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The way we lived. 24. New Year’s Day.

Updated: Jun 5, 2023

AROUND THE PENINSULA[10]

So now you’ve had your snoek and chips – satisfied? Seals have performed for you in the harbour; also the colourful Minstrels, banjoes and all. The view from the other side, on the way south, shows Hout Bay, the jewel in the crown of an already beautiful seaside city.

THE WAY WE LIVED[24] New Year’s Day. [8 Min read]

New Year’s Eve parties were more common than Xmas functions. Tucked away in our segregated enclaves, the hotels and bands laid on large functions where “lang arm”[long arm] dancing was popular. One could rock, waltz, quickstep, foxtrot or samba through the night on a crowded dance floor where one had to watch one’s step. For Zonjia and myself, in our married years, this was the only way to see out the old year and to welcome in the new one. Just writing about those occasions is nostalgic ++.

<– In our later years, my glad rags were a tux and my Hei Matau, Maori jade fish-hook for safe travels, instead of a bow tie. Talk about spiffy!

Of course, I could also be the party animal, like my “Wild Thing”–> millennial outfit will testify; but it was a one-off, I swear!! Since then, the family keep me on a leash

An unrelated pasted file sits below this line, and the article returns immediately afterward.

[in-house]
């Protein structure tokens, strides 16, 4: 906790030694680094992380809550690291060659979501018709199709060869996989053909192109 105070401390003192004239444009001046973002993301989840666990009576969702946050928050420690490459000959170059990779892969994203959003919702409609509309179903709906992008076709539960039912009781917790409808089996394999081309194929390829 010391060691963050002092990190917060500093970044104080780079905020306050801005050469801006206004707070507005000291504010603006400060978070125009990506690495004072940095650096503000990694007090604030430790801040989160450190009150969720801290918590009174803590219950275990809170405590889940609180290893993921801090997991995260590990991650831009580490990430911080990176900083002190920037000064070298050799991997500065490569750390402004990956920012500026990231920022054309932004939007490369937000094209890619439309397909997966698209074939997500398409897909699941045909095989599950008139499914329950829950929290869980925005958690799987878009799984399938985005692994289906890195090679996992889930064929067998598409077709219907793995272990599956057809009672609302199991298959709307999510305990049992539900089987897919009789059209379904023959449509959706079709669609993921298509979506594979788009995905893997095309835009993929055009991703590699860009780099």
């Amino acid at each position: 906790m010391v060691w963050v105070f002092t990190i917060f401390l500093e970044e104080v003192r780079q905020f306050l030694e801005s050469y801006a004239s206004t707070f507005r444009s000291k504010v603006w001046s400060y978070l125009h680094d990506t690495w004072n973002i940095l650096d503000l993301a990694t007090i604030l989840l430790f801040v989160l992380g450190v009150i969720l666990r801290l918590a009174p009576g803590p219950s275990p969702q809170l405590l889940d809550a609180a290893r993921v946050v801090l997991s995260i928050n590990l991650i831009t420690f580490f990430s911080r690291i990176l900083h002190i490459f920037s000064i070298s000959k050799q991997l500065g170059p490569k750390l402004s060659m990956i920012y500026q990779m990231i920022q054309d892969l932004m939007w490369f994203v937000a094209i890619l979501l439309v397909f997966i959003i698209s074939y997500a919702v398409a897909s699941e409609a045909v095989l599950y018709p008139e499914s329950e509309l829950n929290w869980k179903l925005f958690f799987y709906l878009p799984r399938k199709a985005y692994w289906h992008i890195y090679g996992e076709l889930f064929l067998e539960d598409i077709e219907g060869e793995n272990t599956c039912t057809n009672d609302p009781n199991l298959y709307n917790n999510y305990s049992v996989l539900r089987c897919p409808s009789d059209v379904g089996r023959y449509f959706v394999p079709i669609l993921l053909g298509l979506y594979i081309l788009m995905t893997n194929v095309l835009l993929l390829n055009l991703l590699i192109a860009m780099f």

Cape Town had/has a reputation as a party city with a strong tradition of music of all sorts which ranged from the Eoan Opera Group to the annual Minstrel Carnival[originally the non-PC “Coon” Carnival]. Cape Town’s own style of music is over a hundred years old with roots in American Jazz with a global creole fusion of African, European, American, Indian and Asian influences. Cape Jazz is a vibrant end-product of multicultural blending. During its evolution, its slave roots generated an anti-apartheid cultural musical radicalism that contributed to the movement towards free-thinking and democracy.

The King of CT Jazz was/is Abdullah Ibrahim. Activist musician, pianist and saxophonist whose famed piece, Mannenberg, named after one of Cape Town’s townships, became an anti-apartheid anthem. His rasping voice still gives me goosebumps in the one-liner towards the end of the piece – Julle kan maar New York toe gaan, maar ons bly hier in die Mannaneberg. [You can all go to New York, but we are staying here in Mannanberg.] There’s something special about the way he relates his music to one of the poorest township ghettoes out on the Cape Flats, long regarded as the dumping ground of apartheid during its heyday.